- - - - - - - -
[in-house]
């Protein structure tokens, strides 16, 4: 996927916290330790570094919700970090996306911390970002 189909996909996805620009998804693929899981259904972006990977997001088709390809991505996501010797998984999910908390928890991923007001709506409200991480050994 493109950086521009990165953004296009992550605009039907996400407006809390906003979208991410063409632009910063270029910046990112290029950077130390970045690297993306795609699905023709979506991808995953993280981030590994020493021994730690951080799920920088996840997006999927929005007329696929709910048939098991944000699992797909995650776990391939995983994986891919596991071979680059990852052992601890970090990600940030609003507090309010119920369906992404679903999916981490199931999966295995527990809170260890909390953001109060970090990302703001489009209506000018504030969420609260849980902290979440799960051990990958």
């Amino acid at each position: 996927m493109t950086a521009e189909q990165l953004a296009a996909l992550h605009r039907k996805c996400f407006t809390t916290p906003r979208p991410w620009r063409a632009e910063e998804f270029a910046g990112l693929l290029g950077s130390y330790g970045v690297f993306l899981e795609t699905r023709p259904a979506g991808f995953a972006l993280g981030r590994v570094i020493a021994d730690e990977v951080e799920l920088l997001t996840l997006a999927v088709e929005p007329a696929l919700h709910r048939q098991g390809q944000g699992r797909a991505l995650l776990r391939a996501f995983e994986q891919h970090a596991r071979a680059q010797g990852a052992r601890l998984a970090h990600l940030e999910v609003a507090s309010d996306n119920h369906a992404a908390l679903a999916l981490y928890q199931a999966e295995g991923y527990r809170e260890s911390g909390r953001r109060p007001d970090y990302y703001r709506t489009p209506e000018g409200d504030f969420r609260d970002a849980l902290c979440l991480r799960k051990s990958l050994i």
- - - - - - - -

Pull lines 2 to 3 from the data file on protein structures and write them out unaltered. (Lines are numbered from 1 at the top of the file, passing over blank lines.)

């Protein structure tokens, strides 16, 4: 996927916290330790570094919700970090996306911390970002 189909996909996805620009998804693929899981259904972006990977997001088709390809991505996501010797998984999910908390928890991923007001709506409200991480050994 493109950086521009990165953004296009992550605009039907996400407006809390906003979208991410063409632009910063270029910046990112290029950077130390970045690297993306795609699905023709979506991808995953993280981030590994020493021994730690951080799920920088996840997006999927929005007329696929709910048939098991944000699992797909995650776990391939995983994986891919596991071979680059990852052992601890970090990600940030609003507090309010119920369906992404679903999916981490199931999966295995527990809170260890909390953001109060970090990302703001489009209506000018504030969420609260849980902290979440799960051990990958």
């Amino acid at each position: 996927m493109t950086a521009e189909q990165l953004a296009a996909l992550h605009r039907k996805c996400f407006t809390t916290p906003r979208p991410w620009r063409a632009e910063e998804f270029a910046g990112l693929l290029g950077s130390y330790g970045v690297f993306l899981e795609t699905r023709p259904a979506g991808f995953a972006l993280g981030r590994v570094i020493a021994d730690e990977v951080e799920l920088l997001t996840l997006a999927v088709e929005p007329a696929l919700h709910r048939q098991g390809q944000g699992r797909a991505l995650l776990r391939a996501f995983e994986q891919h970090a596991r071979a680059q010797g990852a052992r601890l998984a970090h990600l940030e999910v609003a507090s309010d996306n119920h369906a992404a908390l679903a999916l981490y928890q199931a999966e295995g991923y527990r809170e260890s911390g909390r953001r109060p007001d970090y990302y703001r709506t489009p209506e000018g409200d504030f969420r609260d970002a849980l902290c979440l991480r799960k051990s990958l050994i």